We proceed as follows. We begin in Sect. 2 bydescribing the general modelling framework under-lying the RCTMs. In Sect. 3 we describe the RCTMI and in Sect. 4 the RCTM II. Section 5 is dedicatedto the four experiments and we conclude in Sect. 6.1

    2 Framework

    We begin by describing the modelling frameworkunderlying RCTMs. An RCTM estimates the proba-bility P (f|e) of a target sentence f = f1, ..., fm beinga translation of a source sentence e = e1, ..., ek. Let

    1Code and models available at nal.co

    1701

  • us denote by fi:j the substring of words fi, ..., fj . Us-ing the following identity,

    P (f|e) =m

    i=1

    P (fi|f1:i1, e) (1)

    an RCTM estimates P (f|e) by directly computingfor each target position i the conditional probabilityP (fi|f1:i1, e) of the target word fi occurring in thetranslation at position i, given the preceding targetwords f1:i1 and the source sentence e. We see thatan RCTM is sensitive not just to the source sentencee but also to the preceding words f1:i1 in the targetsentence; by doing so it incorporates a model of thetarget language itself.

    To model the conditional probability P (f|e), anRCTM comprises both a generative architecture forthe target sentence and an architecture for condition-ing the latter on the source sentence. To fully cap-ture Eq. 1, we model the generative architecture witha recurrent language model (RLM) based on a re-current neural network (Mikolov et al., 2010). Theprediction of the i-th word fi in a RLM depends onall the preceding words f1:i1 in the target sentenceensuring that conditional independence assumptionsare not introduced in Eq. 1. Although the predic-tion is most strongly influenced by words closelypreceding fi, long-range dependencies from acrossthe whole sentence can also be exhibited. The con-ditioning architectures are model specific and aretreated in Sect. 3-4. Both the generative and con-ditioning aspects of the models deploy continuousrepresentations for the constituents and are trainedas a single joint architecture. Given the modellingframework underlying RCTMs, we now proceed todescribe in detail the recurrent language model un-derlying the generative aspect.

    2.1 Recurrent Language ModelA RLM models the probability P (f) that the se-quence of words f occurs in a given language. Letf = f1, ..., fm be a sequence of m words, e.g. a sen-tence in the target language. Analogously to Eq. 1,using the identity,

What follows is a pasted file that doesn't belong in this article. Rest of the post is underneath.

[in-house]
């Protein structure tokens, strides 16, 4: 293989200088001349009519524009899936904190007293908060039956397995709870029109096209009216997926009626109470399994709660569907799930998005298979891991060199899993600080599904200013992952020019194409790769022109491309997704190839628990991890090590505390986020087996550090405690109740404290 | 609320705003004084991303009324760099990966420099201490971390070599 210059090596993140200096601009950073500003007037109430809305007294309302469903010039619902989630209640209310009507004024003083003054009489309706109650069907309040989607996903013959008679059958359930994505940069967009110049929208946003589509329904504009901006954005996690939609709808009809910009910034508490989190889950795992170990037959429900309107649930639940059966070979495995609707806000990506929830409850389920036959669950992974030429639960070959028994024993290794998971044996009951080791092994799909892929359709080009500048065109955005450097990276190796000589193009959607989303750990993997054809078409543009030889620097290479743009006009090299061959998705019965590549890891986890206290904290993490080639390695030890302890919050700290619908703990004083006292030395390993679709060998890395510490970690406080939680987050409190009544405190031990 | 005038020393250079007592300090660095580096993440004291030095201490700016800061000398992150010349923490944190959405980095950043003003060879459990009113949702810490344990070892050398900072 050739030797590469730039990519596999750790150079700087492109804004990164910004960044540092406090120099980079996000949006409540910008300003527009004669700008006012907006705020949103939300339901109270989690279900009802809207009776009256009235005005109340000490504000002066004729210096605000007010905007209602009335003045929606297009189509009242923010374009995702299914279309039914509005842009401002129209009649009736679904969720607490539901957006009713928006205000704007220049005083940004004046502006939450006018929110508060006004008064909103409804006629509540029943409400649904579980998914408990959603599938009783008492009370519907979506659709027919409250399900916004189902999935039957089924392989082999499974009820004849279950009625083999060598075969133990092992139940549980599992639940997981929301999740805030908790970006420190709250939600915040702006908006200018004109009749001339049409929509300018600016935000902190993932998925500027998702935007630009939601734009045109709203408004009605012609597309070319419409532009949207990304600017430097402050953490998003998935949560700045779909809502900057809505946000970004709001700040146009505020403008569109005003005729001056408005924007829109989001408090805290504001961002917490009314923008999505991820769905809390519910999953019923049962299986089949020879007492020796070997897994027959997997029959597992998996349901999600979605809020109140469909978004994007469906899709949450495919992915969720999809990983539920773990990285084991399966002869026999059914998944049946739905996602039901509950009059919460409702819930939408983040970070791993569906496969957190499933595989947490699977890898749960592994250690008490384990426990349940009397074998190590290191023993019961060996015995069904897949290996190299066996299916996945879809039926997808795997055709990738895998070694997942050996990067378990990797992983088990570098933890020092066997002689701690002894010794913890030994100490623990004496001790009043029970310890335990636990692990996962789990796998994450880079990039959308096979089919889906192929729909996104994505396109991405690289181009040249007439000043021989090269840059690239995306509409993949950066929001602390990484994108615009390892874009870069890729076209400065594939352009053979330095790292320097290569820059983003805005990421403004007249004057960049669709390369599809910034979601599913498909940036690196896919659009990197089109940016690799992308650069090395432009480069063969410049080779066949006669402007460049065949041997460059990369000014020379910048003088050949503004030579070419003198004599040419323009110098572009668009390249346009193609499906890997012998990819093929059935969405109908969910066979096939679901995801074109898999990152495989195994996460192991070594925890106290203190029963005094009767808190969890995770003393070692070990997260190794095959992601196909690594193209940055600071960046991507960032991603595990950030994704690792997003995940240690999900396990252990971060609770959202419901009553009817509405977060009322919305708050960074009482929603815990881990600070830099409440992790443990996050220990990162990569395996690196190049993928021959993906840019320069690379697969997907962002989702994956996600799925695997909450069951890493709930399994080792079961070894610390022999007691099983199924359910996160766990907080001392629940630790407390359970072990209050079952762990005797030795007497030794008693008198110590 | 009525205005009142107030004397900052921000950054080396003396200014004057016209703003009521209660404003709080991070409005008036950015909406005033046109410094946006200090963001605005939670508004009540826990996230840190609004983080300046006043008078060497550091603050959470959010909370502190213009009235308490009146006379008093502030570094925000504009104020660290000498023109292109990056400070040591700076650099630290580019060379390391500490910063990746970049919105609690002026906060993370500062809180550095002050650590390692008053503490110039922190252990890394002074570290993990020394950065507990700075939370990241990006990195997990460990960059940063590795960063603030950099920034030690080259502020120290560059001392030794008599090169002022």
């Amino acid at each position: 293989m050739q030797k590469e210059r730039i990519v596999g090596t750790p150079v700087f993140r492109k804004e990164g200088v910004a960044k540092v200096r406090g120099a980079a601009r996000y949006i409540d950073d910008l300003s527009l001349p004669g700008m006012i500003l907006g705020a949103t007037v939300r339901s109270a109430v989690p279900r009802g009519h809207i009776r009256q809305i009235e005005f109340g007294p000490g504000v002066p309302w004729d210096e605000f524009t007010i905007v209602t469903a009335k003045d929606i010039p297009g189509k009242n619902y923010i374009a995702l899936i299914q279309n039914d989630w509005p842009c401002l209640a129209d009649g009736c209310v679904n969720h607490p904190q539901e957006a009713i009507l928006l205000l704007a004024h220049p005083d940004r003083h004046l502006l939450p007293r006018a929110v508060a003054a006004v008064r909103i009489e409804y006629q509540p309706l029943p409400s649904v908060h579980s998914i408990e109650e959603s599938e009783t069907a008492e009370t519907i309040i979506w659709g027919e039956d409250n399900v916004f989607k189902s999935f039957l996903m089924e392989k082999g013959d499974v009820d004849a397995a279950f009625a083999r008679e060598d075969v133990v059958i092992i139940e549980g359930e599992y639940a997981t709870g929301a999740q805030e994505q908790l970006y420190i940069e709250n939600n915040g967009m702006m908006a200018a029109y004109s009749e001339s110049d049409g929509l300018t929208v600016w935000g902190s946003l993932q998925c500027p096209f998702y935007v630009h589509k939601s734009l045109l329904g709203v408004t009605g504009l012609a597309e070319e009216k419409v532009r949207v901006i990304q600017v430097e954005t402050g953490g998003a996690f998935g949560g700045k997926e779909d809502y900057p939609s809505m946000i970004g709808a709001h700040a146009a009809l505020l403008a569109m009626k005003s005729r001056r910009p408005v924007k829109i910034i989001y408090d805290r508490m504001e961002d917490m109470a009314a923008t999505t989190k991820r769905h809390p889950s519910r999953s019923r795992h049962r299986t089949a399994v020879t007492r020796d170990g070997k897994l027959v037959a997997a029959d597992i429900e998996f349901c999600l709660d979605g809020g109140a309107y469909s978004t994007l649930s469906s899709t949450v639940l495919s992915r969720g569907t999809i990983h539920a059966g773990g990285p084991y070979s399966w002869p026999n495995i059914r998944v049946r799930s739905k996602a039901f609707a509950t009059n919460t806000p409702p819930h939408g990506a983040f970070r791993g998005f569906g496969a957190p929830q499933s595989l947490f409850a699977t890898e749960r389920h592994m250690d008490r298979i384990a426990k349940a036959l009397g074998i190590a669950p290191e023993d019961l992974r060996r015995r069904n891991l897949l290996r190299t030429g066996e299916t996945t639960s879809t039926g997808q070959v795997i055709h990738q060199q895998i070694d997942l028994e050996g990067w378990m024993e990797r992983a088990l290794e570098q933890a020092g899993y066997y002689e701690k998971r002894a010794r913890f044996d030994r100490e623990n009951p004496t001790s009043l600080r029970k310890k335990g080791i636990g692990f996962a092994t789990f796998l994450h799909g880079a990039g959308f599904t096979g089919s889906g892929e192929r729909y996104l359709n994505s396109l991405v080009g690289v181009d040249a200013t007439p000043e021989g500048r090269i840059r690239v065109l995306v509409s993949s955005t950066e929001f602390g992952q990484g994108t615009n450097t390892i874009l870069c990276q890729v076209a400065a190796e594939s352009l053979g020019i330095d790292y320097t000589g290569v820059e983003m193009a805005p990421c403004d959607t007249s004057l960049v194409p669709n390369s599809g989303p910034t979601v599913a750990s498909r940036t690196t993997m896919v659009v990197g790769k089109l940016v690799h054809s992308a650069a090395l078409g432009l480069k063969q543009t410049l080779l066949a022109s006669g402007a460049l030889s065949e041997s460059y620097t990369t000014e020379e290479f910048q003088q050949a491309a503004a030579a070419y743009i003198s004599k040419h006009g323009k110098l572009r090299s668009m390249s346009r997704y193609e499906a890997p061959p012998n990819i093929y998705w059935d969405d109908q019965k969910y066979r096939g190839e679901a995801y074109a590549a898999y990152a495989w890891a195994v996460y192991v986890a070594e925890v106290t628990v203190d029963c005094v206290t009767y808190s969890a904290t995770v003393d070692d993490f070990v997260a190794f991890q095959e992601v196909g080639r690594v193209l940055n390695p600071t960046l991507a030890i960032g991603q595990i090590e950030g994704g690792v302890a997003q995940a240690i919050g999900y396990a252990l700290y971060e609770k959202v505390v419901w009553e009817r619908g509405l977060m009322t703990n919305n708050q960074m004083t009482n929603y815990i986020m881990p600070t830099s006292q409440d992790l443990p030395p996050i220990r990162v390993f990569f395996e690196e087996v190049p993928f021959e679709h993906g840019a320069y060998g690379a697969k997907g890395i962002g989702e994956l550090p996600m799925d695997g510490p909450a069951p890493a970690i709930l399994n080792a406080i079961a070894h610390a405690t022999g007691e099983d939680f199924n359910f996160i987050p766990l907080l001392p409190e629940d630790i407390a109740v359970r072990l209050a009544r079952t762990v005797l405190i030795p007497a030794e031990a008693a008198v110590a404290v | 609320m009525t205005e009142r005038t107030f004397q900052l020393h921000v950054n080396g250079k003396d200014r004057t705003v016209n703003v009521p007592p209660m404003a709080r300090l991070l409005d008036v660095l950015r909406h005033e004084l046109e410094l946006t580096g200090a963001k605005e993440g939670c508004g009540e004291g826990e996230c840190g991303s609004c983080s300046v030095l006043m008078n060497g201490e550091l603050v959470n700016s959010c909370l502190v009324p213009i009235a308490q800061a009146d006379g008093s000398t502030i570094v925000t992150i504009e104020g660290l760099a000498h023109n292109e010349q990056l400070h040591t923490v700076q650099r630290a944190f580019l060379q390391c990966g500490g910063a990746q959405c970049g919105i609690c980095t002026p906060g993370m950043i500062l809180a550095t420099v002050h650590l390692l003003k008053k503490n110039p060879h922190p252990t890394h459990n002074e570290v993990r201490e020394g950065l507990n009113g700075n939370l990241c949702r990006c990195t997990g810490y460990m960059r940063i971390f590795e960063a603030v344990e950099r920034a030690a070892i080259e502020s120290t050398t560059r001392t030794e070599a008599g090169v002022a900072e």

P (f) =m

    i=1

    P (fi|f1:i1) (2)

    the model explicitly computes without simpli-fying assumptions the conditional distributions

    R

    I O

    fi P(f )i+1

    h

    R

    fi-1 P(f )i fi+1 P(f )i+2

    OI

    h h hi-1 i i+1

    Figure 1: A RLM (left) and its unravelling to depth 3(right). The recurrent transformation is applied to the hid-den layer hi1 and the result is summed to the represen-tation for the current word fi. After a non-linear transfor-mation, a probability distribution over the next word fi+1is predicted.

    P (fi|f1:i1). The architecture of a RLM comprisesa vocabulary V that contains the words fi of thelanguage as well as three transformations: an in-put vocabulary transformation I Rq|V |, a re-current transformation R Rqq and an outputvocabulary transformation O R|V |q. For eachword fk V , we indicate by i(fk) its index in Vand by v(fk) R|V |1 an all zero vector with onlyv(fk)i(fk) = 1.

    For a word fi, the result of I v(fi) Rq1 isthe input continuous representation of fi. The pa-rameter q governs the size of the word representa-tion. The prediction proceeds by successively ap-plying the recurrent transformation R to the wordrepresentations and predicting the next word at eachstep. In detail, the computation of each P (fi|f1:i1)proceeds recursively. For 1 < i < m,

    h1 = (I v(f1)) (3a)hi+1 = (R hi + I v(fi+1)) (3b)oi+1 = O hi (3c)

    and the conditional distribution is given by,